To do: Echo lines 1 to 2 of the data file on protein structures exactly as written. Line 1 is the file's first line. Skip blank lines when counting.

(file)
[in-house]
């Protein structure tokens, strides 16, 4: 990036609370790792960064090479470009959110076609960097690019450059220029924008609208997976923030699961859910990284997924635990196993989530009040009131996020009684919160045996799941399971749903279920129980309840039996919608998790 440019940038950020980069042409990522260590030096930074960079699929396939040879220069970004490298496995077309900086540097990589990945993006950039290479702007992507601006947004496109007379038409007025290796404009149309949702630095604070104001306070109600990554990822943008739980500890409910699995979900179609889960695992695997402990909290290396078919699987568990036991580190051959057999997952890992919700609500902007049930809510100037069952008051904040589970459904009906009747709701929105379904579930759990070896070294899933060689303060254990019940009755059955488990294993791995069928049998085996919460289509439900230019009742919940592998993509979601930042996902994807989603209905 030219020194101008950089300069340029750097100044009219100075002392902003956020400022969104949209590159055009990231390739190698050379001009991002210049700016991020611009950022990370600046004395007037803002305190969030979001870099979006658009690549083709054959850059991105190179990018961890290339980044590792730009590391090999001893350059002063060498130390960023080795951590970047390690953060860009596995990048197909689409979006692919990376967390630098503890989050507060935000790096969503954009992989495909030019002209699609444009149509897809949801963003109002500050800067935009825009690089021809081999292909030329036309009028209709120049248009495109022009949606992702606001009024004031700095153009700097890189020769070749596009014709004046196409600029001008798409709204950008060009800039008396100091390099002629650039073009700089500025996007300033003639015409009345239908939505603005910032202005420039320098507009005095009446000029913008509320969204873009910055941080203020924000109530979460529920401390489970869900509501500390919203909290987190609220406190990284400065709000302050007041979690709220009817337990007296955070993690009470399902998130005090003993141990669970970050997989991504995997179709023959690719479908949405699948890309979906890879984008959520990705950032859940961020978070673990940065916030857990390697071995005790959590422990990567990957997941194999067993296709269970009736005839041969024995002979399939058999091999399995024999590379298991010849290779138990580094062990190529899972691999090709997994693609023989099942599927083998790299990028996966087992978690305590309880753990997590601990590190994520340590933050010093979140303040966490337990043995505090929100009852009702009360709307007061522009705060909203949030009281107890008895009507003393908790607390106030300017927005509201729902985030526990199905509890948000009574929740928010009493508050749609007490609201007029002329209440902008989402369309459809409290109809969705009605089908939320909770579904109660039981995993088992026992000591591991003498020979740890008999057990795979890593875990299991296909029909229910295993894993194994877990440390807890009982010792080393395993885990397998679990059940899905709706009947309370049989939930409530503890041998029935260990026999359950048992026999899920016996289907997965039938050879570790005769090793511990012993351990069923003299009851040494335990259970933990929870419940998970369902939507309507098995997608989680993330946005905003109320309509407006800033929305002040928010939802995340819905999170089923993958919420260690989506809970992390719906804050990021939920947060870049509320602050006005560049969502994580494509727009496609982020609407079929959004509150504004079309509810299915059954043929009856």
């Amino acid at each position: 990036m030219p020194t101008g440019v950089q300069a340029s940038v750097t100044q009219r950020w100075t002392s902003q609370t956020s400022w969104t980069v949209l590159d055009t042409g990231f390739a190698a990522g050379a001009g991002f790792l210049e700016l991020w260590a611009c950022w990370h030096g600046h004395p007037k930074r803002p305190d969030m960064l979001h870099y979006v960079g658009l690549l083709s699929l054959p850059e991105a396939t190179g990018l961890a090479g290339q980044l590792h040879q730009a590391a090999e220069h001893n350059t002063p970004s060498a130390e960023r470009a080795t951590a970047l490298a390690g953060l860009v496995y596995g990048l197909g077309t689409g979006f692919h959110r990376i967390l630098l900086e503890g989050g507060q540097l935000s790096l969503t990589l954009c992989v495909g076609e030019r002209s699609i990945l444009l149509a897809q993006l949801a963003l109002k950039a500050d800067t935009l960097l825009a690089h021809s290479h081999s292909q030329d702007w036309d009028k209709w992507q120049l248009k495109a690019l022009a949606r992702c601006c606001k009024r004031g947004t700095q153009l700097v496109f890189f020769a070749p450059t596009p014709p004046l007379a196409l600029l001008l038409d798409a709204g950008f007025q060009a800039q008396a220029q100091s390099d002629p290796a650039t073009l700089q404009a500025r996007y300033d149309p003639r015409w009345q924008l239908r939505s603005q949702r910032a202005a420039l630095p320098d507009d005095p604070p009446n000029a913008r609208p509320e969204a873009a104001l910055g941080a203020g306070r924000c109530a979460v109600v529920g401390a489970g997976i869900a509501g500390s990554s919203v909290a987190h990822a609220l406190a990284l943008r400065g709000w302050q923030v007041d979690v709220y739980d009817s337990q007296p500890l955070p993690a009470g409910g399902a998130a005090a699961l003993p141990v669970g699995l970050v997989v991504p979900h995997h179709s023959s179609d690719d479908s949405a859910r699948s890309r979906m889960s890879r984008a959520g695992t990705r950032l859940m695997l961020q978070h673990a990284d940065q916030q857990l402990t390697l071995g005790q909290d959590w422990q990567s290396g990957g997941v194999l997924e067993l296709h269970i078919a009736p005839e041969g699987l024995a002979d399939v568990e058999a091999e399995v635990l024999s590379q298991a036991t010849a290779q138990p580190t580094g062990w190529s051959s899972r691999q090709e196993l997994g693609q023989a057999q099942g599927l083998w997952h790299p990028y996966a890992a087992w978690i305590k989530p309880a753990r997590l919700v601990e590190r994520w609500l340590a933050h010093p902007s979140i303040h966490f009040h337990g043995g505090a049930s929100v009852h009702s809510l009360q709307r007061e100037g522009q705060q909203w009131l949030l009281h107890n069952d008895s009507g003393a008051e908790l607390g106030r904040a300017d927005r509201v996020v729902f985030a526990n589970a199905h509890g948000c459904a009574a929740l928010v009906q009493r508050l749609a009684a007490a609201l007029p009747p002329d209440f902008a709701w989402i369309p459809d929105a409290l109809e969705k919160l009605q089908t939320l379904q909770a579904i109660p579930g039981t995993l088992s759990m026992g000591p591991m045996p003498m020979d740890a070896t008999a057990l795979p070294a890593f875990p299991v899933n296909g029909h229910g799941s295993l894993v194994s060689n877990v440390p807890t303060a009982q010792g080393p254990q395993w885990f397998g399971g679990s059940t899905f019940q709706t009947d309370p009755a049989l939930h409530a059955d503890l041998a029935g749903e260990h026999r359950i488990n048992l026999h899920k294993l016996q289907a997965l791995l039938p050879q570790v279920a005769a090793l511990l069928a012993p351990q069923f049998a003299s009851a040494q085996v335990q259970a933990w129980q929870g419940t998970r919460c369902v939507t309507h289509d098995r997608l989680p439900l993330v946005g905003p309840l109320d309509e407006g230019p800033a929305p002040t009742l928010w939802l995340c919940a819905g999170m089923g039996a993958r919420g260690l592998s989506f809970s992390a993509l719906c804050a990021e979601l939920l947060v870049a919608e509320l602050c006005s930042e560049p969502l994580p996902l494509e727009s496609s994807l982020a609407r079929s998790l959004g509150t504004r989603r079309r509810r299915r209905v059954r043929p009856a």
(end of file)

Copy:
[in-house]
């Protein structure tokens, strides 16, 4: 990036609370790792960064090479470009959110076609960097690019450059220029924008609208997976923030699961859910990284997924635990196993989530009040009131996020009684919160045996799941399971749903279920129980309840039996919608998790 440019940038950020980069042409990522260590030096930074960079699929396939040879220069970004490298496995077309900086540097990589990945993006950039290479702007992507601006947004496109007379038409007025290796404009149309949702630095604070104001306070109600990554990822943008739980500890409910699995979900179609889960695992695997402990909290290396078919699987568990036991580190051959057999997952890992919700609500902007049930809510100037069952008051904040589970459904009906009747709701929105379904579930759990070896070294899933060689303060254990019940009755059955488990294993791995069928049998085996919460289509439900230019009742919940592998993509979601930042996902994807989603209905 030219020194101008950089300069340029750097100044009219100075002392902003956020400022969104949209590159055009990231390739190698050379001009991002210049700016991020611009950022990370600046004395007037803002305190969030979001870099979006658009690549083709054959850059991105190179990018961890290339980044590792730009590391090999001893350059002063060498130390960023080795951590970047390690953060860009596995990048197909689409979006692919990376967390630098503890989050507060935000790096969503954009992989495909030019002209699609444009149509897809949801963003109002500050800067935009825009690089021809081999292909030329036309009028209709120049248009495109022009949606992702606001009024004031700095153009700097890189020769070749596009014709004046196409600029001008798409709204950008060009800039008396100091390099002629650039073009700089500025996007300033003639015409009345239908939505603005910032202005420039320098507009005095009446000029913008509320969204873009910055941080203020924000109530979460529920401390489970869900509501500390919203909290987190609220406190990284400065709000302050007041979690709220009817337990007296955070993690009470399902998130005090003993141990669970970050997989991504995997179709023959690719479908949405699948890309979906890879984008959520990705950032859940961020978070673990940065916030857990390697071995005790959590422990990567990957997941194999067993296709269970009736005839041969024995002979399939058999091999399995024999590379298991010849290779138990580094062990190529899972691999090709997994693609023989099942599927083998790299990028996966087992978690305590309880753990997590601990590190994520340590933050010093979140303040966490337990043995505090929100009852009702009360709307007061522009705060909203949030009281107890008895009507003393908790607390106030300017927005509201729902985030526990199905509890948000009574929740928010009493508050749609007490609201007029002329209440902008989402369309459809409290109809969705009605089908939320909770579904109660039981995993088992026992000591591991003498020979740890008999057990795979890593875990299991296909029909229910295993894993194994877990440390807890009982010792080393395993885990397998679990059940899905709706009947309370049989939930409530503890041998029935260990026999359950048992026999899920016996289907997965039938050879570790005769090793511990012993351990069923003299009851040494335990259970933990929870419940998970369902939507309507098995997608989680993330946005905003109320309509407006800033929305002040928010939802995340819905999170089923993958919420260690989506809970992390719906804050990021939920947060870049509320602050006005560049969502994580494509727009496609982020609407079929959004509150504004079309509810299915059954043929009856």